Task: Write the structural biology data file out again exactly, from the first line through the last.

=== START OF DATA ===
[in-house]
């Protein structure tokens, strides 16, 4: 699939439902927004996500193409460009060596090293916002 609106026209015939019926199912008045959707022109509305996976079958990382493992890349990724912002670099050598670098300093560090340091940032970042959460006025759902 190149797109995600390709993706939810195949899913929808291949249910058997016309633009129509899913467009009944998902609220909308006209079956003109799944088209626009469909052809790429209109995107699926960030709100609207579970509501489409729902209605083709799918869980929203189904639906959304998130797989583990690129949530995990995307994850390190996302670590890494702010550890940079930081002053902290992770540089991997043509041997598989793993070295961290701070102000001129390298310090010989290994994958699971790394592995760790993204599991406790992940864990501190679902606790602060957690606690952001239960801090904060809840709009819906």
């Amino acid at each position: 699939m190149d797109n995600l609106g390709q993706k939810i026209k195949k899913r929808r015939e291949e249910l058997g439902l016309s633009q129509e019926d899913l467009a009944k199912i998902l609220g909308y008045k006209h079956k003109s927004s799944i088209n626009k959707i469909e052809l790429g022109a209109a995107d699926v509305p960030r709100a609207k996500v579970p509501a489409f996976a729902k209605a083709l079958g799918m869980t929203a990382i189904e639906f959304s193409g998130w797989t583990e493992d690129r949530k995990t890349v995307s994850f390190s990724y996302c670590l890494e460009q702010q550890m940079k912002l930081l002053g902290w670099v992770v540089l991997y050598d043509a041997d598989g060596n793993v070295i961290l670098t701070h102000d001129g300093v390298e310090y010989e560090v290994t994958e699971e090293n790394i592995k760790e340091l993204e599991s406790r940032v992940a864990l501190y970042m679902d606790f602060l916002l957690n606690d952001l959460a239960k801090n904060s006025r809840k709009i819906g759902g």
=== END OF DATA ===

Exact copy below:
[in-house]
């Protein structure tokens, strides 16, 4: 699939439902927004996500193409460009060596090293916002 609106026209015939019926199912008045959707022109509305996976079958990382493992890349990724912002670099050598670098300093560090340091940032970042959460006025759902 190149797109995600390709993706939810195949899913929808291949249910058997016309633009129509899913467009009944998902609220909308006209079956003109799944088209626009469909052809790429209109995107699926960030709100609207579970509501489409729902209605083709799918869980929203189904639906959304998130797989583990690129949530995990995307994850390190996302670590890494702010550890940079930081002053902290992770540089991997043509041997598989793993070295961290701070102000001129390298310090010989290994994958699971790394592995760790993204599991406790992940864990501190679902606790602060957690606690952001239960801090904060809840709009819906």
């Amino acid at each position: 699939m190149d797109n995600l609106g390709q993706k939810i026209k195949k899913r929808r015939e291949e249910l058997g439902l016309s633009q129509e019926d899913l467009a009944k199912i998902l609220g909308y008045k006209h079956k003109s927004s799944i088209n626009k959707i469909e052809l790429g022109a209109a995107d699926v509305p960030r709100a609207k996500v579970p509501a489409f996976a729902k209605a083709l079958g799918m869980t929203a990382i189904e639906f959304s193409g998130w797989t583990e493992d690129r949530k995990t890349v995307s994850f390190s990724y996302c670590l890494e460009q702010q550890m940079k912002l930081l002053g902290w670099v992770v540089l991997y050598d043509a041997d598989g060596n793993v070295i961290l670098t701070h102000d001129g300093v390298e310090y010989e560090v290994t994958e699971e090293n790394i592995k760790e340091l993204e599991s406790r940032v992940a864990l501190y970042m679902d606790f602060l916002l957690n606690d952001l959460a239960k801090n904060s006025r809840k709009i819906g759902g």